News-Register file photo##Walt Haight leads a dance number in “Reefer Madness” at Gallery Theater. Arts and culture are important players in the local economy.
News-Register file photo##Walt Haight leads a dance number in “Reefer Madness” at Gallery Theater. Arts and culture are important players in the local economy.
By Ossie Bladine • Editor • 

Ossie Bladine: Ushering in the arts industry

When it comes to economic development, the arts industry is often viewed as a complementary asset at best — a contributor perhaps, but certainly not a mainstay.

Conventional reasoning has it that a vibrant artistic and cultural community can improve local livability, thus serve as a tool in the recruitment of new industrial, agricultural or financial endeavors. But it’s the latter that really count, not the former.

Guest Writer

Ossie Bladine is editor of the News-Register, president of the Yamhill County Cultural Coalition and founder of the Walnut City Music Festival, now in its fifth year.

Well, it’s time to change that line of thinking.

When it comes to the economic engines driving job growth in Yamhill County, arts and culture rank right up there with the rest of the big boys. And thanks to a new study, we have the numbers to prove it.

Yamhill County was one of 341 participants in an Arts and Economic Prosperity 5 study, conducted by Americans for the Arts. The study was designed to determine the economic impact of the nonprofit arts and cultural sector, and the local results, unveiled by the Yamhill County Cultural Coalition, proved eye-opening.

The 53 nonprofits meeting the criteria generated spinoff spending in the larger community totaling just over $20 million in fiscal 2015, the most recent year for which data has been analyzed. That spending supported the equivalent of 717 full-time jobs, recorded as FTE.

Associated spending by participants in events and programs sponsored by nonprofits ran just under $25 million and supported 433 FTE. Taken together, they show the arts industry contributing about $45 million to the economy and supporting about 1,150 FTE on local payrolls.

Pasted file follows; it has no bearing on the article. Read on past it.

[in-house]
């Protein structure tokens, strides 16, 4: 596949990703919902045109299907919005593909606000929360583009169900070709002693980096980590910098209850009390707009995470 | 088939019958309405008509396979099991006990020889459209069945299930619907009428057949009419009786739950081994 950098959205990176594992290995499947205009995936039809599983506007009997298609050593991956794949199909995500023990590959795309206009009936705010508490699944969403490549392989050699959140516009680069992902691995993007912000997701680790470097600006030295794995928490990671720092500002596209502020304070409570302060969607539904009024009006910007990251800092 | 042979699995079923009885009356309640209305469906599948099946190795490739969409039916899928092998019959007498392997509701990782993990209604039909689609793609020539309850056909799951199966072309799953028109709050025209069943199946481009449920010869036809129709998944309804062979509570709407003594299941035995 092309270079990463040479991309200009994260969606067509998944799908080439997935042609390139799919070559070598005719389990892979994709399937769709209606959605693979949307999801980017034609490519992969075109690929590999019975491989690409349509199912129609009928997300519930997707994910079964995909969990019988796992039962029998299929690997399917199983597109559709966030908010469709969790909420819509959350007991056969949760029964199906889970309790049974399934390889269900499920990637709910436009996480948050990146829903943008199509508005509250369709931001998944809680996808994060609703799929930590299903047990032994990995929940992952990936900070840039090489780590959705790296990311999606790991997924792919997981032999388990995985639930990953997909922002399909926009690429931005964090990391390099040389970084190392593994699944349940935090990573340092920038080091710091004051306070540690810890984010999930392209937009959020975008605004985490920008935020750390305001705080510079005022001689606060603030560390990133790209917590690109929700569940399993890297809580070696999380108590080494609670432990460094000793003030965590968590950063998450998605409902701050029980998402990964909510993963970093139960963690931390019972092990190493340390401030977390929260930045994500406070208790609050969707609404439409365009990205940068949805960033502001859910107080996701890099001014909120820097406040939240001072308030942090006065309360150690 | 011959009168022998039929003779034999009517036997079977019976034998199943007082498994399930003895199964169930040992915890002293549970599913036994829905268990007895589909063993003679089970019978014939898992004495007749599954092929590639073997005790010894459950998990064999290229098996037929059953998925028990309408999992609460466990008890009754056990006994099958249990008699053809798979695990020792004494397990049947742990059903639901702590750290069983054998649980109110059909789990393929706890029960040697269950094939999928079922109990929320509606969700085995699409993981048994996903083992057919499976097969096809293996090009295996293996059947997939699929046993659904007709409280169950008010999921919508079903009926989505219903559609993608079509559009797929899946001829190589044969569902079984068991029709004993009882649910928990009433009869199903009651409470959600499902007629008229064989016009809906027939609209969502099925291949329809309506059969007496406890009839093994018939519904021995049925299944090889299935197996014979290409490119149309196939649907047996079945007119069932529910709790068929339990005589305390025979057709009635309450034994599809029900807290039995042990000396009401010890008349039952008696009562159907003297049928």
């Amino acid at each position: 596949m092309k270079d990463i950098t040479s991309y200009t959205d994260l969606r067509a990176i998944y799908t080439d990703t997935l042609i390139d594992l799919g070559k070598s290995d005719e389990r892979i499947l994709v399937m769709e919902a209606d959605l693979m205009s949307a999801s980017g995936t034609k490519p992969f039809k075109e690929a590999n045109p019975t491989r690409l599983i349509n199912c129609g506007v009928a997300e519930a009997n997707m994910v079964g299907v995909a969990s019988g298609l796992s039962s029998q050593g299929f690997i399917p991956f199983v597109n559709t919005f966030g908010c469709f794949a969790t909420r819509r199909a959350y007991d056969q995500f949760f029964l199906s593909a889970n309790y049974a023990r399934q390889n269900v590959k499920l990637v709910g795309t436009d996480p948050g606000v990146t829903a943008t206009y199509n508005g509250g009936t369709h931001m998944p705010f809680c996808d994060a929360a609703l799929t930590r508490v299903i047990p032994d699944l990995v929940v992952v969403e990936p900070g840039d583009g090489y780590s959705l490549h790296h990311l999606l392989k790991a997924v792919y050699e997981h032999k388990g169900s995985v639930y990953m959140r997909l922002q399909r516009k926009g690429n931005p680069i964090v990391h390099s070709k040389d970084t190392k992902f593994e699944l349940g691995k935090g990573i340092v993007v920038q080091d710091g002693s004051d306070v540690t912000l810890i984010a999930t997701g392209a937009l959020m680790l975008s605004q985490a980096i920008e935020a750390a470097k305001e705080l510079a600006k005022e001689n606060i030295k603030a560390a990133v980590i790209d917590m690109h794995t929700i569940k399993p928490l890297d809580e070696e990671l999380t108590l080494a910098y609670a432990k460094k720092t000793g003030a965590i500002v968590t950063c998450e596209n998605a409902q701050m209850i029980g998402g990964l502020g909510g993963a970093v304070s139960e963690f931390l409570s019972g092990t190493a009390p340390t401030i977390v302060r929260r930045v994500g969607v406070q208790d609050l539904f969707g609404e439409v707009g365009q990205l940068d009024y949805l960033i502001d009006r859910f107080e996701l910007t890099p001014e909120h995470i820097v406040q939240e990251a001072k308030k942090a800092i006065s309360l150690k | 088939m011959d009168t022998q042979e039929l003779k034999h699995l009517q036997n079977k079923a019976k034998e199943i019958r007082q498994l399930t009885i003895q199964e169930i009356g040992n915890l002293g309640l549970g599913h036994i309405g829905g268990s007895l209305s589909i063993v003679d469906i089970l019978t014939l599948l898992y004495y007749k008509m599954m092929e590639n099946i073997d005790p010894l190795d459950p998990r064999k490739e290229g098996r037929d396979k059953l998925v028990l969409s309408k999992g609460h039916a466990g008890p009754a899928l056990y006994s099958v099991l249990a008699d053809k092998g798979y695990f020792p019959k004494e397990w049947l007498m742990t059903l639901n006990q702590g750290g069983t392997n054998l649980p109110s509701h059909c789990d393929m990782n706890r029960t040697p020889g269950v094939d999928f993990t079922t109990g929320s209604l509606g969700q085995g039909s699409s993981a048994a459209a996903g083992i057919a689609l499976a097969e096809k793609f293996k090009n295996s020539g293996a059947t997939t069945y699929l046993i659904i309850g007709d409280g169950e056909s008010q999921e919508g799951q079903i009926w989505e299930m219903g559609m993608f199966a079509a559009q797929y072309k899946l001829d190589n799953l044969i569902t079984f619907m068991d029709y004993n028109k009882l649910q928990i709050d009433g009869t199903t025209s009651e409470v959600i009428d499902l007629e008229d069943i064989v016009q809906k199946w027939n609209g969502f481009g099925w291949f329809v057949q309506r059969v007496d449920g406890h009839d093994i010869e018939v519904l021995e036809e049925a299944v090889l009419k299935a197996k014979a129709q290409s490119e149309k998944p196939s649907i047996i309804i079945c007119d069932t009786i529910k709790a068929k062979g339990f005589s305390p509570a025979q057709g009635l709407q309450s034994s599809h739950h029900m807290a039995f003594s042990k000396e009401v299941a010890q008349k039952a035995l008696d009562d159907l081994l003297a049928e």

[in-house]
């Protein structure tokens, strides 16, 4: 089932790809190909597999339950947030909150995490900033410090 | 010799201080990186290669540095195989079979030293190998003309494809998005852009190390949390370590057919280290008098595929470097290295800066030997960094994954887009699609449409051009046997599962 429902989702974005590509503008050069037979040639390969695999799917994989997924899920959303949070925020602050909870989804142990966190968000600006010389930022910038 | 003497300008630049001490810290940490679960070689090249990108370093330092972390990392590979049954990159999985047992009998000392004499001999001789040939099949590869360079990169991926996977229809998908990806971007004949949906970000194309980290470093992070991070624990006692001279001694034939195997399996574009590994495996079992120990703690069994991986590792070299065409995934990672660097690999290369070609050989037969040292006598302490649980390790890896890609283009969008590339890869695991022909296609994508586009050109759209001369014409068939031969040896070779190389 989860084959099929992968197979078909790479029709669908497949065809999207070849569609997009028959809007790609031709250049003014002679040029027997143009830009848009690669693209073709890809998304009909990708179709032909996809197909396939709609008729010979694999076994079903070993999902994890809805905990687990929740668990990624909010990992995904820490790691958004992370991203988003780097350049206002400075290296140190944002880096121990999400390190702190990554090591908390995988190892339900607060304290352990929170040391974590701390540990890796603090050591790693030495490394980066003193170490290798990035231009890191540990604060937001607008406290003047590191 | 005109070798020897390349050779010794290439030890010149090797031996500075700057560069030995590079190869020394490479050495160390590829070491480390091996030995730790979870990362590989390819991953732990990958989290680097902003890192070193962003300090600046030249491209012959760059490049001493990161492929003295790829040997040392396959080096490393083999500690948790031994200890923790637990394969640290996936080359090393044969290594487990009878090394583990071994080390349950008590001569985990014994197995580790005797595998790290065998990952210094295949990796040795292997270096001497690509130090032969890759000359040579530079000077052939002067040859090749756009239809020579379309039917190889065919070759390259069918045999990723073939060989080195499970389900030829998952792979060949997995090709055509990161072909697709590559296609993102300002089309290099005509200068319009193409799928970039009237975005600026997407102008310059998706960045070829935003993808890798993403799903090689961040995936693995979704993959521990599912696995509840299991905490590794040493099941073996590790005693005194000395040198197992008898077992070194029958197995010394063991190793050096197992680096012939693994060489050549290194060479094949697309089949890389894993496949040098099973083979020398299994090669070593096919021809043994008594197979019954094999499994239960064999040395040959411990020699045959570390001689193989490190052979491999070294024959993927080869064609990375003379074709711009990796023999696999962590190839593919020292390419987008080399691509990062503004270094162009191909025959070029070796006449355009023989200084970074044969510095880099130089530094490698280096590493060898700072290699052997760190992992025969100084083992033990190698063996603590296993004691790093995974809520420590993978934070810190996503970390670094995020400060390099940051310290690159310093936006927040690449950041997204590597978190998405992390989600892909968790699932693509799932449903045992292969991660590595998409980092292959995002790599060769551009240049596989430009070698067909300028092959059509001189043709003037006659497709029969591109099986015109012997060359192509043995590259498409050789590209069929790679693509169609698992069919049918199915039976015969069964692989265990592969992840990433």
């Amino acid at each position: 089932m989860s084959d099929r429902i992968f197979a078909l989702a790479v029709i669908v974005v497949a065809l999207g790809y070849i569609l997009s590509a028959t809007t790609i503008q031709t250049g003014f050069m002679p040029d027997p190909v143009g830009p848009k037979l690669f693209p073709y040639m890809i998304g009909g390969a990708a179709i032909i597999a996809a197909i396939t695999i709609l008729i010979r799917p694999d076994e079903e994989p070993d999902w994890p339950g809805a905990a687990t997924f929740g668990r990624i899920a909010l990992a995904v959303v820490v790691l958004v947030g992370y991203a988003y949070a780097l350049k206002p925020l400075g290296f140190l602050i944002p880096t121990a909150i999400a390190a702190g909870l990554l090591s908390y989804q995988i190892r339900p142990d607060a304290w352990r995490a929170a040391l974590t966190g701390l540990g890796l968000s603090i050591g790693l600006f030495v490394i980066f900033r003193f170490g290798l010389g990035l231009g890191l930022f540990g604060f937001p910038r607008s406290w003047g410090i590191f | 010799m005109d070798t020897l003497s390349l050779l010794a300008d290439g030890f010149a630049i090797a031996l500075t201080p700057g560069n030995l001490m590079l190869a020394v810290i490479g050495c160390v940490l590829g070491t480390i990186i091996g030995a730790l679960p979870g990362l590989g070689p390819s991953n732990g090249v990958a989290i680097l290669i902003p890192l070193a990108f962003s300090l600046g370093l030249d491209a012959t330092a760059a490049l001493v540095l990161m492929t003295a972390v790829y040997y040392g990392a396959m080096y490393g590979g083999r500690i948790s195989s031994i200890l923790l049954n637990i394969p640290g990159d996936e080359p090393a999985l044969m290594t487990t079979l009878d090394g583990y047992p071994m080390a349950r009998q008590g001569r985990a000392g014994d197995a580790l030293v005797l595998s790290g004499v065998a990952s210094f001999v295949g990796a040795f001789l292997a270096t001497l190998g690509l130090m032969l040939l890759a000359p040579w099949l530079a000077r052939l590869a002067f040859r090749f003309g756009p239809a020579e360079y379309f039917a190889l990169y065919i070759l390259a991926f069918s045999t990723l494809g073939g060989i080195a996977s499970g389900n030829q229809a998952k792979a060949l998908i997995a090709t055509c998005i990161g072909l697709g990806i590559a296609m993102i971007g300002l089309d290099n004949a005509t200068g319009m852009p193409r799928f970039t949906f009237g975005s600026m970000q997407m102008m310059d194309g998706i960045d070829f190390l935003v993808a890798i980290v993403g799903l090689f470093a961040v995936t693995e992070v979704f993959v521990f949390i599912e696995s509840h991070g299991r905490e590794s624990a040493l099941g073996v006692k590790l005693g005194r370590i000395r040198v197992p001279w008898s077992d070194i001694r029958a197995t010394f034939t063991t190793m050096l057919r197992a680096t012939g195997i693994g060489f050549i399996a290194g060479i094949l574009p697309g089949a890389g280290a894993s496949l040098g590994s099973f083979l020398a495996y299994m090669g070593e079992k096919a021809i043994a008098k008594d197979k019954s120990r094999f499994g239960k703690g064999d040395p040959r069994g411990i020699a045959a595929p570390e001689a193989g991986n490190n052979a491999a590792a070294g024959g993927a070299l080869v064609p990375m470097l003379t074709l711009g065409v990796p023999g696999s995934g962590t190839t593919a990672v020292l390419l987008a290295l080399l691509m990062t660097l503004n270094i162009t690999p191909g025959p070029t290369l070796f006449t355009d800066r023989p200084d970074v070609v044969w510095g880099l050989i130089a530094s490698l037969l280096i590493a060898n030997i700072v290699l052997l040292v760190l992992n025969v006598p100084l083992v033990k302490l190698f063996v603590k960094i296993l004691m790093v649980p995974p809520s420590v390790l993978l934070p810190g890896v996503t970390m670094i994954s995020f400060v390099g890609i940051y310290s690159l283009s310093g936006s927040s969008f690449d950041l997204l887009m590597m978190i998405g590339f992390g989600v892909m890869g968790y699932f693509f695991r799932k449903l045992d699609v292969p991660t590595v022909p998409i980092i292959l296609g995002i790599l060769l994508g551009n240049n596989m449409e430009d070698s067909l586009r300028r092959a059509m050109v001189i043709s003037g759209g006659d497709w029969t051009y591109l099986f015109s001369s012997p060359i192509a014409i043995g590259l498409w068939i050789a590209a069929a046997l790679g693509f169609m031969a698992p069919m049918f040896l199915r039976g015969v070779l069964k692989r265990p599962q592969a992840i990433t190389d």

Comparatives with other geographic areas were as impressive as the raw numbers, as the per capita mean for Yamhill County exceeded those of other participating regions and the nation as a whole.

The Portland Metro Area generated 333.4 million in arts spending. That’s seven times what Yamhill County generated, but Portland Metro has 24 times the population, so lagged badly on a per capital basis.

For a region better known for agriculture than arts, we’re more than holding our own, thanks to hundreds of hobbyists, volunteers, part-time workers and paid professionals.

And remember, the study was limited to nonprofits. If one were to include spending generated by professional artists, private galleries and creative manufacturing businesses like the William Henry Studio, which makes its home in the McMinnville Industrial Park, it could easily double the reported totals.

The AEP5 study employed an input-output economic analysis tweaked for each participating region.

Several measures were taken to ensure the results erred on the side of understatement rather than over.

For example, spending on events tickets was excluded, because it simply creates revenue for the sponsor. The aim was assessing contribution to the larger economy, through associated spending on food, lodging and so forth.

This wasn’t just some advocacy report filled with fluff. It was a scientific study producing hard data, and thus paints a picture well worth examining.

The data showed the nonprofit arts and culture sector generated just under $1.5 million in local government revenue, along with a like sum in state government revenue. Across Oregon, arts and culture jobs delivered $53 million in local and state government revenue.

There is no doubt that arts programs are appreciated in our region. Attend a Gallery Theater play, outdoor music concert, film or writing festival and you’ll see logos from local businesses agreeing to serve as sponsors.

In part, those businesses invest in arts because they understand it adds to the livability and culture of the place they call home. But they also understand those events serve as marketing tools, because attendance is dominated by the type of civically engaged people they are trying to attract.

It’s common to bump into a local elected government official at a museum event or community band engagement. Our officials value arts and culture themselves, in large measure.

Hopefully, the results of the AEP5 study, and the followup presentations the study is generating, will drive our councils, commissioners and planners to consider the creative industries not just as complementary assets, but as a primary source of the fuel powering the economic engines of our region.

We should embrace these findings and discover new ways to encourage growth on the creative side. With a united vision in place, we should be able to double today’s $45 million contribution within a matter of years.

It’s time to stop talking of “the arts” and begin talking about “the arts industry.” That simple change in mindset could serve to usher in a whole new era for Yamhill County.

Ossie Bladine is editor of the News-Register, president of the Yamhill County Cultural Coalition and founder of the Walnut City Music Festival, now in its fifth year.

 

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